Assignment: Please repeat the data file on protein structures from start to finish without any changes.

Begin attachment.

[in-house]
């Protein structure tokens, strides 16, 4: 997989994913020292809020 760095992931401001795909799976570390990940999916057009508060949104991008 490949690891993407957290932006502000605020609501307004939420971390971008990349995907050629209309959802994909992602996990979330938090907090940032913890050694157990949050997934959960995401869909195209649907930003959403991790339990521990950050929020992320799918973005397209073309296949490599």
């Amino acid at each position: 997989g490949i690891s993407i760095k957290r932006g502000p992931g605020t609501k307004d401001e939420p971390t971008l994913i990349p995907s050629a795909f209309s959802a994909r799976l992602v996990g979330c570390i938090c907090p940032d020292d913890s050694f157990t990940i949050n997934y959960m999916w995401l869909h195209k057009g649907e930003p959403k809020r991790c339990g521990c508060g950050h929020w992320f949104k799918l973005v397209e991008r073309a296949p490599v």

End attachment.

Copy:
[in-house]
């Protein structure tokens, strides 16, 4: 997989994913020292809020 760095992931401001795909799976570390990940999916057009508060949104991008 490949690891993407957290932006502000605020609501307004939420971390971008990349995907050629209309959802994909992602996990979330938090907090940032913890050694157990949050997934959960995401869909195209649907930003959403991790339990521990950050929020992320799918973005397209073309296949490599």
């Amino acid at each position: 997989g490949i690891s993407i760095k957290r932006g502000p992931g605020t609501k307004d401001e939420p971390t971008l994913i990349p995907s050629a795909f209309s959802a994909r799976l992602v996990g979330c570390i938090c907090p940032d020292d913890s050694f157990t990940i949050n997934y959960m999916w995401l869909h195209k057009g649907e930003p959403k809020r991790c339990g521990c508060g950050h929020w992320f949104k799918l973005v397209e991008r073309a296949p490599v």